Monday, February 11, 2008

It's monday

There were no good movies this weekend, I didn't quite finish the main book I'm reading, and I'd rather not dip into my reserve postings yet so... I guess you get to hear about construction.

You should have seen the picture of me working on my attic. If not just scroll down a bit.

I got the hole cut and cross beams installed. Then I needed to get the hatch and folding ladder up through the hole. It weighs about 65lbs (~30kg). I ran a extending ladder up through the hole, leaned the hatch against the ladder, and lifted. I got the hatch above my head and through the hole with about an inch to spare. But it needed to go higher. I lifted my right foot to climb the ladder and the hatch started swinging to the left. I put that foot down and tried again with the left foot first. The hatch swung to the right. I tried a few more times but without a third arm to stabilize myself better it just didn't work.

The clothesline rope I've been looking for for a year or two materialized as if by magic. I tied it on to the hatch, climbed into the attic, and started hauling. But the closer it got the harder it was to lift. I never got it high enough to grab and leave my spine intact.

I needed help. I considered the neighbor kids who are always asking to help since they're bored silly. But they're too short and probably not strong enough to lift. And even if they are they'd get squashed if I lost my grip. So I called Bruise at work and asked him stop by on the way home. He lifted, I grabbed and pulled. No sweat.

Later I sat the hatch on my shoulders and lowered it into place. I hadn't cut the hole to fit the hatch. I cut the hole to get the pieces of ceiling joist removed. So the hatch was supported by slats on one end and by a tight fit on the other. I'd also sunk some screws into the sides so if the first line of support failed there was something else to back them up. I drove what nails I could and cut the hole larger so the hatch would open.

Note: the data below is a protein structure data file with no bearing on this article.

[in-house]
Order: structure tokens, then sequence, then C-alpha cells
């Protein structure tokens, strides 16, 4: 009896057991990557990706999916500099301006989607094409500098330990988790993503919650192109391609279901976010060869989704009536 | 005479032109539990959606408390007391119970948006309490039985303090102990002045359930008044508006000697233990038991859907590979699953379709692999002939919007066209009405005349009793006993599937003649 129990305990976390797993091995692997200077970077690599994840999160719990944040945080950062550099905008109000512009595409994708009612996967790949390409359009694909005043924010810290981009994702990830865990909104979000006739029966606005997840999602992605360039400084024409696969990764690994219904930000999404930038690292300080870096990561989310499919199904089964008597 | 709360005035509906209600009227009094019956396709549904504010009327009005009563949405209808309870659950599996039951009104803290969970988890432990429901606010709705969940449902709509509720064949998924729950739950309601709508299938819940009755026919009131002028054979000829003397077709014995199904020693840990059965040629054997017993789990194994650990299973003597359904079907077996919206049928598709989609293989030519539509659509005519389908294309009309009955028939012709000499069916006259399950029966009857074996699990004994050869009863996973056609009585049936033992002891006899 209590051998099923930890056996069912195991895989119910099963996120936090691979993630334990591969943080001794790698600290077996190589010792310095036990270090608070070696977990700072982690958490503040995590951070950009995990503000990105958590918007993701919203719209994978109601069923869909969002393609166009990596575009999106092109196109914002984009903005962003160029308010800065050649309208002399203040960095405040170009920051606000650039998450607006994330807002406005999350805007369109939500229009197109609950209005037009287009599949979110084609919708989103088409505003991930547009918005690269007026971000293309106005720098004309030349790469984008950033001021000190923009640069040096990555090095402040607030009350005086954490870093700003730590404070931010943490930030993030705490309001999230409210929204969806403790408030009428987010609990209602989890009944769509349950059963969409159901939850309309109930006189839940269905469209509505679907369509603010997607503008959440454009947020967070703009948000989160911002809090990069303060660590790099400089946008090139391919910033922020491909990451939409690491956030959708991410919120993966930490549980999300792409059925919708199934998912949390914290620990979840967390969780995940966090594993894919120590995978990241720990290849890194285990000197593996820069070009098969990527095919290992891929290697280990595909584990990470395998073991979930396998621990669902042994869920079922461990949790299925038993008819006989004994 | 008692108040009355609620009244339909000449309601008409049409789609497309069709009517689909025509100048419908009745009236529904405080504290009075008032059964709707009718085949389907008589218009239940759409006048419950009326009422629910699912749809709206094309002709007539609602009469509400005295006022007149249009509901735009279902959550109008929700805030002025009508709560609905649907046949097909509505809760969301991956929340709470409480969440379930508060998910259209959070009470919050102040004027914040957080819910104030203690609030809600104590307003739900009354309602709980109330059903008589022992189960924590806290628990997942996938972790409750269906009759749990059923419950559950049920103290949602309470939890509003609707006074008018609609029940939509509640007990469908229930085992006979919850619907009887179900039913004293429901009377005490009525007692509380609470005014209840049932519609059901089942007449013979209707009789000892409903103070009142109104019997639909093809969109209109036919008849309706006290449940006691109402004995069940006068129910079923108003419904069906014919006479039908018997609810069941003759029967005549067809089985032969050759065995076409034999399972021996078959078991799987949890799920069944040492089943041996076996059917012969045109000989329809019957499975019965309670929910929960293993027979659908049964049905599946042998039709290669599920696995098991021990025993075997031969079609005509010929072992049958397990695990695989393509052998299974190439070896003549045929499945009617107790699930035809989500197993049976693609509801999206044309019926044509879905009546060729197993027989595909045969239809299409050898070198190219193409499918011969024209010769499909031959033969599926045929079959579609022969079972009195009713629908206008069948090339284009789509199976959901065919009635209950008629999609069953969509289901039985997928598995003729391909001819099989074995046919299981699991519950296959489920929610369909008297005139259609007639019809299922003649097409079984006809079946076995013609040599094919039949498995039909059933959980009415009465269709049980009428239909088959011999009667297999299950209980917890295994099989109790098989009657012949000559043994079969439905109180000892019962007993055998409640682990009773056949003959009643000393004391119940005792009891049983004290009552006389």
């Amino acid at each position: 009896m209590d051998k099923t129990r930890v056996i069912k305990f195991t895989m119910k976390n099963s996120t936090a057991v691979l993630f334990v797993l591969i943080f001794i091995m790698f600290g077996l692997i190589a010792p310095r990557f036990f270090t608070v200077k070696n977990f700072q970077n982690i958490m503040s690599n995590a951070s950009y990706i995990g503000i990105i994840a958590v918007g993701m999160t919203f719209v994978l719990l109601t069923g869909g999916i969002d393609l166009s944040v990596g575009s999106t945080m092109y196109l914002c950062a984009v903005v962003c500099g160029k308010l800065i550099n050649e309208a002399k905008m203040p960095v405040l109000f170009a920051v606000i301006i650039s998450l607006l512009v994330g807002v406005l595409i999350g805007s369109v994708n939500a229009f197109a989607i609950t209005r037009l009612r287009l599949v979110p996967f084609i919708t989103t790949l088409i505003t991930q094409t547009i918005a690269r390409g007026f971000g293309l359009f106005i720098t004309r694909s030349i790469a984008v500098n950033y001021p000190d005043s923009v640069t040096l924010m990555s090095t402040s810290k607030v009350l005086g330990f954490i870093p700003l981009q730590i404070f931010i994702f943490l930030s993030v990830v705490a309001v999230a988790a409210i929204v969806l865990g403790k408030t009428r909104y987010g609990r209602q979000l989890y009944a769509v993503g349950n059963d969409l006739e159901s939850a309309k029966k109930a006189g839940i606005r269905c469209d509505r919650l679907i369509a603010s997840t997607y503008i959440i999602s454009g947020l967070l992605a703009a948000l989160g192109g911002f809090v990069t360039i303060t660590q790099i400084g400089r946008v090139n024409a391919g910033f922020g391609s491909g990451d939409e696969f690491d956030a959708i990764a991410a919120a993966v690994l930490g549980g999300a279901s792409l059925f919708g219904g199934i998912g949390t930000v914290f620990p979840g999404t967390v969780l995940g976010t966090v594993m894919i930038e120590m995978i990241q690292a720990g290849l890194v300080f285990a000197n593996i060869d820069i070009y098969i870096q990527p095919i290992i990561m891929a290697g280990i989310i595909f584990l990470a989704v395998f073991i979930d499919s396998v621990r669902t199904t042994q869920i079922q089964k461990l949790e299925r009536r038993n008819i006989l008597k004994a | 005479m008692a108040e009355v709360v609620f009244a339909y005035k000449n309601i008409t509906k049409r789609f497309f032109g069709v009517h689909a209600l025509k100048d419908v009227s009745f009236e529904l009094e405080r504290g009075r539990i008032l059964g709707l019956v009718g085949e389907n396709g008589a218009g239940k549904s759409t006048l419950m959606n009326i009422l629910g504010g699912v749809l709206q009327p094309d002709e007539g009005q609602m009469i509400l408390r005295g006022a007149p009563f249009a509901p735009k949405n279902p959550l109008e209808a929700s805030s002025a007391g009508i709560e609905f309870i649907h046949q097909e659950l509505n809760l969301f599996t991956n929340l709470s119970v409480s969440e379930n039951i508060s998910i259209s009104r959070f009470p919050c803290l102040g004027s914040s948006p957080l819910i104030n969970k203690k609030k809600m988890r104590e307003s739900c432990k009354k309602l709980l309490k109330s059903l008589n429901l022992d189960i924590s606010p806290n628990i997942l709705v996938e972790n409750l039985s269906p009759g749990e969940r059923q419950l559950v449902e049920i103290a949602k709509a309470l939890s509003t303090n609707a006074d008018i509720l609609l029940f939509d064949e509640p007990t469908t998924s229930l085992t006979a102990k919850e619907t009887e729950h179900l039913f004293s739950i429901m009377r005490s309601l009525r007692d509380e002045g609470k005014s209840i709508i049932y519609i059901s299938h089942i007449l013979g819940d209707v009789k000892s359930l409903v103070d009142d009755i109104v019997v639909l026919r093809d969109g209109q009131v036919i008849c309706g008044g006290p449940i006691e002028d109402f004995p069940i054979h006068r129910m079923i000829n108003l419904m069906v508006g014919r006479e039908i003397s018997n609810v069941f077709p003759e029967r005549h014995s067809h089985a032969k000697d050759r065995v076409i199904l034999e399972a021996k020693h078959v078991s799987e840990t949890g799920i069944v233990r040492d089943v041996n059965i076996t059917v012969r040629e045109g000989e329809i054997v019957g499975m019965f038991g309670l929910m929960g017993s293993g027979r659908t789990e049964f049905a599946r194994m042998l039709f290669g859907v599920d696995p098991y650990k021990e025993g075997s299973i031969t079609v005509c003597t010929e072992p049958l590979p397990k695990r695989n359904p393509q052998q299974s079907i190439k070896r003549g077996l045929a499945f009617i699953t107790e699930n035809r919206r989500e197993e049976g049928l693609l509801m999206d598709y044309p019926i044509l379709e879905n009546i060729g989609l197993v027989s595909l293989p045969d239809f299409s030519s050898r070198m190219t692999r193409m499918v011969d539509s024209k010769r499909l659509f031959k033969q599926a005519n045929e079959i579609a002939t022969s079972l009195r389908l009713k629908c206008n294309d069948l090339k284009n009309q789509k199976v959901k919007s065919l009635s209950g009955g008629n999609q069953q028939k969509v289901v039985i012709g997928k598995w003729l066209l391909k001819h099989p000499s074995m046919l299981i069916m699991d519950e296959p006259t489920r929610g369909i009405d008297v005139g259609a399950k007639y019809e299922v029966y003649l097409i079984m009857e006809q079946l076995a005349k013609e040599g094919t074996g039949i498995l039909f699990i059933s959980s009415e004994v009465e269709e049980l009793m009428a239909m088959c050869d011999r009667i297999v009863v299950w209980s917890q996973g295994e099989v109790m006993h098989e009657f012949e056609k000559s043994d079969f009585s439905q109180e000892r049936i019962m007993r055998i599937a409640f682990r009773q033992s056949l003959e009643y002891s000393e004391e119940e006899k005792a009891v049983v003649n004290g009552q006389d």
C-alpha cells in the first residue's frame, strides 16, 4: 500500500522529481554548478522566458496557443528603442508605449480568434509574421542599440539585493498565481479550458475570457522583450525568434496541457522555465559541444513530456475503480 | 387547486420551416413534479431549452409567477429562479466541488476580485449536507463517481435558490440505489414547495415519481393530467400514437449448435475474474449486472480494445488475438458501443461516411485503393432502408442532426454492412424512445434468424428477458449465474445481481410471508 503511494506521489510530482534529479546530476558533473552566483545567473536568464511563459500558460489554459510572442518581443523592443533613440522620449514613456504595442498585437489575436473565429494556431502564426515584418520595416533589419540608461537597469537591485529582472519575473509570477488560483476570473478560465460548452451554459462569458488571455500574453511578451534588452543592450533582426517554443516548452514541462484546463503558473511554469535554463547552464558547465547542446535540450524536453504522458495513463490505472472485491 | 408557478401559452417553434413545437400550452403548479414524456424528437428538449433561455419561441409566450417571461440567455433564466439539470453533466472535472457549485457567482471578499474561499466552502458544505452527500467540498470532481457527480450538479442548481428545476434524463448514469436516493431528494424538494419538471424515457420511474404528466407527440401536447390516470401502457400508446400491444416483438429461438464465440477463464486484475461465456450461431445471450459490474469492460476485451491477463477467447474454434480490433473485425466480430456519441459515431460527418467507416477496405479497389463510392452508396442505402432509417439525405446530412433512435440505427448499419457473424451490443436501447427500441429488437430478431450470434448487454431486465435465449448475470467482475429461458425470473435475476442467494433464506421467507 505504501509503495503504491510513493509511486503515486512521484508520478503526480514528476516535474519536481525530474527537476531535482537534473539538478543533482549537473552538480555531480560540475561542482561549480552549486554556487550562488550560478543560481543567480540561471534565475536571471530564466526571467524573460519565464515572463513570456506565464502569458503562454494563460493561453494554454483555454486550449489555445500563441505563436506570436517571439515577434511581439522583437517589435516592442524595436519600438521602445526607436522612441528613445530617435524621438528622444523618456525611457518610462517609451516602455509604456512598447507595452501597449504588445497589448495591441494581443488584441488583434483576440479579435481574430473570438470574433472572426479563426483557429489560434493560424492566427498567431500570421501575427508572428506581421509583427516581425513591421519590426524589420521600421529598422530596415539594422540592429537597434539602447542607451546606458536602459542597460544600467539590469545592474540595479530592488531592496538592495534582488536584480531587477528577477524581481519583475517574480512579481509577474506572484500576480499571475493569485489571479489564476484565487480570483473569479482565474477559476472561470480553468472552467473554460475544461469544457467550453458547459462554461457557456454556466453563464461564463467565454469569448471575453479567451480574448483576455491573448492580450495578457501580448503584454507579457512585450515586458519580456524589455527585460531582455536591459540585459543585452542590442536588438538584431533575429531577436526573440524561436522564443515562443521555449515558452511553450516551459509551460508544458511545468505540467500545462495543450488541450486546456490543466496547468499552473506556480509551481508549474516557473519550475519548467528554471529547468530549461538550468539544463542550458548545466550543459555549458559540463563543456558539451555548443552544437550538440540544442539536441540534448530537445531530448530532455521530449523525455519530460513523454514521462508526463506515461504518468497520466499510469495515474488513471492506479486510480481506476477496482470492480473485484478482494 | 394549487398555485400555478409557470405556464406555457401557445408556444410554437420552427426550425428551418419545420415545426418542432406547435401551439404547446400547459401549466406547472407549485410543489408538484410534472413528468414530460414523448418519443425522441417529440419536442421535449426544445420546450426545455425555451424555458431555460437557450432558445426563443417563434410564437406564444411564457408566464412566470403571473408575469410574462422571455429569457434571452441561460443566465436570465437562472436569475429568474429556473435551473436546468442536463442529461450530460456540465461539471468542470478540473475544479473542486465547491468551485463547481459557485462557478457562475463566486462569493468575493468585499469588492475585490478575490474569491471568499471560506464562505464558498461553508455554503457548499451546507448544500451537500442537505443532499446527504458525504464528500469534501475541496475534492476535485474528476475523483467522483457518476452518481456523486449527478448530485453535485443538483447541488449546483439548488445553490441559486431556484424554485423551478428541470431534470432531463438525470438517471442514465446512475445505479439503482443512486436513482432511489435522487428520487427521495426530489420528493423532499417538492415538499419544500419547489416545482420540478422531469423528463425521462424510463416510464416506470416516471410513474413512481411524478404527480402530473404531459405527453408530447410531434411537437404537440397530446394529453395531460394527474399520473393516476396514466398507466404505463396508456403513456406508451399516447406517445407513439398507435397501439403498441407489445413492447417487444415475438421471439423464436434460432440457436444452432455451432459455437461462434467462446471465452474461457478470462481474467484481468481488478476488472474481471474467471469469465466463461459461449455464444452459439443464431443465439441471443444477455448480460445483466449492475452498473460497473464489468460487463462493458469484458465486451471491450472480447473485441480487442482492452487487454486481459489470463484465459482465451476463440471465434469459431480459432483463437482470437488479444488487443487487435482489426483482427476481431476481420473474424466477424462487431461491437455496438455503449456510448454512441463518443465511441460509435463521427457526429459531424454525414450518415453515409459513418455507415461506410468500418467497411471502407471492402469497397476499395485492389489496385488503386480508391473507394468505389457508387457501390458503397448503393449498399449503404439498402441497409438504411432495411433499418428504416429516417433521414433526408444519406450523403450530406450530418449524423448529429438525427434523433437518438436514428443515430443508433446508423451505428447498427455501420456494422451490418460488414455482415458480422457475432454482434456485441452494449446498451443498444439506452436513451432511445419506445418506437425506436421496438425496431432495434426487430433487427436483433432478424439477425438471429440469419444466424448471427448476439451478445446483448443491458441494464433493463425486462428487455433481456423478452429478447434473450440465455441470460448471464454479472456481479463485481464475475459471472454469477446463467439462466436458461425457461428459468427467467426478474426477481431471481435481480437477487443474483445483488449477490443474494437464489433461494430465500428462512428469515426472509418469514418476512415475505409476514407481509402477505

Yesterday I opened the hatch so I could swing the hammer enough to drive the rest of the nails. The ladder comes in three pieces that are hinged. When fully unfolded the hinges should also unfold completely. Anything less and the ladder becomes unstable and more prone to breaking. But there was about a 15° gap that I had to close. Plus the legs were squared off so I needed to cut them so they'd hit the floor flat. I made an educated guess and cut. I apparently wasn't educated enough because two further cuts still didn't do the job. Finally I grabbed a slat of bamboo flooring, ran it along the middle 1/3 of the ladder and on to the floor. Then I marked it. I transfered the mark to the lower 1/3 of the ladder and cut. This cut was just above the bottom step. It seemed a ridiculous amount to cut off but it turned out to be right.

It was a thrill to be able to walk up the ladder the first time.

Then I hooked up the wet/dry vac in the attic to start getting crud out. The bedroom ceiling was built by nailing thin slats to the ceiling joists and then smooshing some cement/plaster-type substance through the gaps. So I had to move back and forth along the ceiling, reaching between joists, and running the vacuum hose up and down the slats between smooshed substance. By the time I ran the width of the house three time (15ft/pass) the wet/dry vac was full of a nasty black substance and refused to take any more. Still, it's an improvement on vacuuming up a dust so fine that it clogged the filter every 5 minutes. More of this task tonight.

The next horror will be to make the ceiling around the hatch look clean. It's all ragged and ugly at the moment.

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